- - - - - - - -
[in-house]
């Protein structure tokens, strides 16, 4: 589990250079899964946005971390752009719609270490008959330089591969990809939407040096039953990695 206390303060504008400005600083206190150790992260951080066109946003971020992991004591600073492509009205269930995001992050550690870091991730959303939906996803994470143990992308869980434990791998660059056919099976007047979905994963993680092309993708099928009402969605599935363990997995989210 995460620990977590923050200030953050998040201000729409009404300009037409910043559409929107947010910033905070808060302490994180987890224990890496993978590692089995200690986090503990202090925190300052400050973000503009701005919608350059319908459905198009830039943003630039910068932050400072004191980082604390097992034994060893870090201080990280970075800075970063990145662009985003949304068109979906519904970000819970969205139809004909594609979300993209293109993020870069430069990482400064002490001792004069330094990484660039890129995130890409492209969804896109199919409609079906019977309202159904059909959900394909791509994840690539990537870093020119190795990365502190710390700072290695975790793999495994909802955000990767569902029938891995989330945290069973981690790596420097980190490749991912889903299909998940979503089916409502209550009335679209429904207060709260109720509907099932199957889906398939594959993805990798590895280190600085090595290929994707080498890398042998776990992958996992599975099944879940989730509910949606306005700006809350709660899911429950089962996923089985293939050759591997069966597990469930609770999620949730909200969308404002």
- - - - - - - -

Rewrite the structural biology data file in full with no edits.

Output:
[in-house]
């Protein structure tokens, strides 16, 4: 589990250079899964946005971390752009719609270490008959330089591969990809939407040096039953990695 206390303060504008400005600083206190150790992260951080066109946003971020992991004591600073492509009205269930995001992050550690870091991730959303939906996803994470143990992308869980434990791998660059056919099976007047979905994963993680092309993708099928009402969605599935363990997995989210 995460620990977590923050200030953050998040201000729409009404300009037409910043559409929107947010910033905070808060302490994180987890224990890496993978590692089995200690986090503990202090925190300052400050973000503009701005919608350059319908459905198009830039943003630039910068932050400072004191980082604390097992034994060893870090201080990280970075800075970063990145662009985003949304068109979906519904970000819970969205139809004909594609979300993209293109993020870069430069990482400064002490001792004069330094990484660039890129995130890409492209969804896109199919409609079906019977309202159904059909959900394909791509994840690539990537870093020119190795990365502190710390700072290695975790793999495994909802955000990767569902029938891995989330945290069973981690790596420097980190490749991912889903299909998940979503089916409502209550009335679209429904207060709260109720509907099932199957889906398939594959993805990798590895280190600085090595290929994707080498890398042998776990992958996992599975099944879940989730509910949606306005700006809350709660899911429950089962996923089985293939050759591997069966597990469930609770999620949730909200969308404002």